I went and got about a dozen extra towels (love Target) and committed to using them instead of paper towels. We kept our paper towel dispenser, but our consumption has gone down to about one roll a week. When do I use the paper towels? When we're out of the cloth ones (oops, forgot to do laundry) and occasionally for certain kinds of messes, like paint, which would stain the towels permanently. Otherwise, we've all become accustomed to the cloth towels.
Then I brought up the idea of cloth napkins.
And interestingly, my family went along with it just fine!
I ordered these wonderful napkins (and snack bags) from Gnome Clothes, a great little etsy store. They're a nice soft flannel, in different colors, and my kids love them.
(And then I hit Cost Plus and found a whole bunch of napkins on super clearance. I didn't care what color, and they are great.)
But the best part of the whole thing is this: I bought, while at Cost Plus, a pretty little wicker garbage can. And I leave it in the kitchen for the dirty napkins and towels. When it's full, we take it downstairs and wash napkins and towels. Perfect, don't you think?
We have cut our napkin use down to zero. I even put the cloth ones into lunch boxes.
(Except when we had a large party outside the other night. We actually had to look for paper napkins.)
What other disposables can we ditch?
I'm still working on it, and you can too, with Amy's challenge: Ditch the Disposables.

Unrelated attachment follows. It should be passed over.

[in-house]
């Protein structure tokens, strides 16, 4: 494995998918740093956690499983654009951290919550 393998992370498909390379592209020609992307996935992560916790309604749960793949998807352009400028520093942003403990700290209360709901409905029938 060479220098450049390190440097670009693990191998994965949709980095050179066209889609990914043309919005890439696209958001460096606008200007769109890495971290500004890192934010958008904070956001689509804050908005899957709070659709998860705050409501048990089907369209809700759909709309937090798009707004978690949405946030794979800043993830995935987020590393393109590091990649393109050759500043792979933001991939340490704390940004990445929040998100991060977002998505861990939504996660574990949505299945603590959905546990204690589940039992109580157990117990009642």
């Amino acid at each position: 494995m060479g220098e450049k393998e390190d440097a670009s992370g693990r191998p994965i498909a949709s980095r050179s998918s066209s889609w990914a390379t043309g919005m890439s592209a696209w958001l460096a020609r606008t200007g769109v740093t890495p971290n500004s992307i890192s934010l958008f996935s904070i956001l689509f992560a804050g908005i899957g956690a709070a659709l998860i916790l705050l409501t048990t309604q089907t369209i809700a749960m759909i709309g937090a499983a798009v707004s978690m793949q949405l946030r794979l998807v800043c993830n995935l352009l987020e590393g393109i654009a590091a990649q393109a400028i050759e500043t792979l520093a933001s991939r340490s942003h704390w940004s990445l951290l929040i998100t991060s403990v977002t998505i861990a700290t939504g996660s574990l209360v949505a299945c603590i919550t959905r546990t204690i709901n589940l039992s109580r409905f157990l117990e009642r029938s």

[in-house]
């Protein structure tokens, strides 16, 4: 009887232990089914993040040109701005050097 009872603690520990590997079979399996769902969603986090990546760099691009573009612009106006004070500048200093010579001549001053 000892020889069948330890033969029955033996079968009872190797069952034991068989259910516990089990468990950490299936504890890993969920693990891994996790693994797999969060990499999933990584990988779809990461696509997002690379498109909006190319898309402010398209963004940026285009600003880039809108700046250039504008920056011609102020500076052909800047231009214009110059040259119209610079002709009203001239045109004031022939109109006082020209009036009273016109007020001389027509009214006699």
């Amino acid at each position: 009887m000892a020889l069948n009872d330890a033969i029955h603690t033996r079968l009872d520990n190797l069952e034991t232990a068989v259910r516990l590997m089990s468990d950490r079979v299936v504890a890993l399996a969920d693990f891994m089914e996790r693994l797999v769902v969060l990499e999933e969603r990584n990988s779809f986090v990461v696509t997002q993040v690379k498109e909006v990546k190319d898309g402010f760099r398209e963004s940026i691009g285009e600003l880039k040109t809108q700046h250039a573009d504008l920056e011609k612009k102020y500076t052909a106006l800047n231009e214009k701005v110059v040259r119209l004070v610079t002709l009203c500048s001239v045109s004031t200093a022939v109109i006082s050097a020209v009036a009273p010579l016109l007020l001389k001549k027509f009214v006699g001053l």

This napkin thing is working great for me.
Go see what other things are working for folks here....
This is just one of the remarkable things I learned when I (finally) sat down to watch "The Story of Stuff" with Annie Leonard. It was a truly eye-opening video, well-done and interesting. I have been putting off watching it since...well...I bookmarked it back in January. Please do not wait 8 months from today's post to go and watch it.
Actually, go watch it now. I'll wait.
Okay...you're back? Good. What did you think?
The part that was most striking to me was when Leonard quotes Victor Lebow, a 20th century economist who said:
"Our enormously productive economy ... demands that we make consumption our way of life, that we convert the buying and use of goods into rituals, that we seek our spiritual satisfaction, our ego satisfaction, in consumption.... we need things consumed, burned up, replaced, and discarded at an ever-accelerating rate."
She goes on to explain about the concepts of "planned obsolescence" -- that most stuff is just destined for the trash bin as it's being made. Computers, cars, ipods, radios, cell phones, you name it. We're just waiting for the next model. There's a whole bit in the video about the seasonal variance in women's shoe heel-size; it's completely done so we can see clearly when someone hasn't bought into the latest fashions.